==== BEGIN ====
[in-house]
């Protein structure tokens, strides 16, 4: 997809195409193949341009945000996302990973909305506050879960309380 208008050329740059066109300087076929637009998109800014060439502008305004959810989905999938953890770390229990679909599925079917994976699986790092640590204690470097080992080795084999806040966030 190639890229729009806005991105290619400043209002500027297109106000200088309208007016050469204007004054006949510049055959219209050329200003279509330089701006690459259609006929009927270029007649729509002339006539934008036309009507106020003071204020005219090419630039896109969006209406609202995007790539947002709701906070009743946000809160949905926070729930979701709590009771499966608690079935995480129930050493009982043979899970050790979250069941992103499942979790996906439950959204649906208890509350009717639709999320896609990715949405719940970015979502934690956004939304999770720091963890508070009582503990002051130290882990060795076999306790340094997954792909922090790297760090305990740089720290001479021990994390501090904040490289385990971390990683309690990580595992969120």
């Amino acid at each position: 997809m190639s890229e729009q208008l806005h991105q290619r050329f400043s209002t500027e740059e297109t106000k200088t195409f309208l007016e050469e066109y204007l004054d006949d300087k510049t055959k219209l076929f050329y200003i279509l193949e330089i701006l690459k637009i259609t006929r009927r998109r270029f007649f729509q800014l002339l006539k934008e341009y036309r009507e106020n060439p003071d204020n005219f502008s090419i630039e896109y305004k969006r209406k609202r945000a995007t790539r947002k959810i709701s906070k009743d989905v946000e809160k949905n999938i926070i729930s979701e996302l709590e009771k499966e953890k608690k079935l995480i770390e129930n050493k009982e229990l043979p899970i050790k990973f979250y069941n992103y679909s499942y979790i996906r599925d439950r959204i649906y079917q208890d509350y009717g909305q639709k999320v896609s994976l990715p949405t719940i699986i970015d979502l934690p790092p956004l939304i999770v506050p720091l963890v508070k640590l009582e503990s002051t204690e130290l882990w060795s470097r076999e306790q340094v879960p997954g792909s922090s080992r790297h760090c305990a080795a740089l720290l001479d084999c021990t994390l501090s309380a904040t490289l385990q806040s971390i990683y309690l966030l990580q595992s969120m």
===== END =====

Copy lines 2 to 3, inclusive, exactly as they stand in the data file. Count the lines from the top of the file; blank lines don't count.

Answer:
């Protein structure tokens, strides 16, 4: 997809195409193949341009945000996302990973909305506050879960309380 208008050329740059066109300087076929637009998109800014060439502008305004959810989905999938953890770390229990679909599925079917994976699986790092640590204690470097080992080795084999806040966030 190639890229729009806005991105290619400043209002500027297109106000200088309208007016050469204007004054006949510049055959219209050329200003279509330089701006690459259609006929009927270029007649729509002339006539934008036309009507106020003071204020005219090419630039896109969006209406609202995007790539947002709701906070009743946000809160949905926070729930979701709590009771499966608690079935995480129930050493009982043979899970050790979250069941992103499942979790996906439950959204649906208890509350009717639709999320896609990715949405719940970015979502934690956004939304999770720091963890508070009582503990002051130290882990060795076999306790340094997954792909922090790297760090305990740089720290001479021990994390501090904040490289385990971390990683309690990580595992969120």
């Amino acid at each position: 997809m190639s890229e729009q208008l806005h991105q290619r050329f400043s209002t500027e740059e297109t106000k200088t195409f309208l007016e050469e066109y204007l004054d006949d300087k510049t055959k219209l076929f050329y200003i279509l193949e330089i701006l690459k637009i259609t006929r009927r998109r270029f007649f729509q800014l002339l006539k934008e341009y036309r009507e106020n060439p003071d204020n005219f502008s090419i630039e896109y305004k969006r209406k609202r945000a995007t790539r947002k959810i709701s906070k009743d989905v946000e809160k949905n999938i926070i729930s979701e996302l709590e009771k499966e953890k608690k079935l995480i770390e129930n050493k009982e229990l043979p899970i050790k990973f979250y069941n992103y679909s499942y979790i996906r599925d439950r959204i649906y079917q208890d509350y009717g909305q639709k999320v896609s994976l990715p949405t719940i699986i970015d979502l934690p790092p956004l939304i999770v506050p720091l963890v508070k640590l009582e503990s002051t204690e130290l882990w060795s470097r076999e306790q340094v879960p997954g792909s922090s080992r790297h760090c305990a080795a740089l720290l001479d084999c021990t994390l501090s309380a904040t490289l385990q806040s971390i990683y309690l966030l990580q595992s969120m």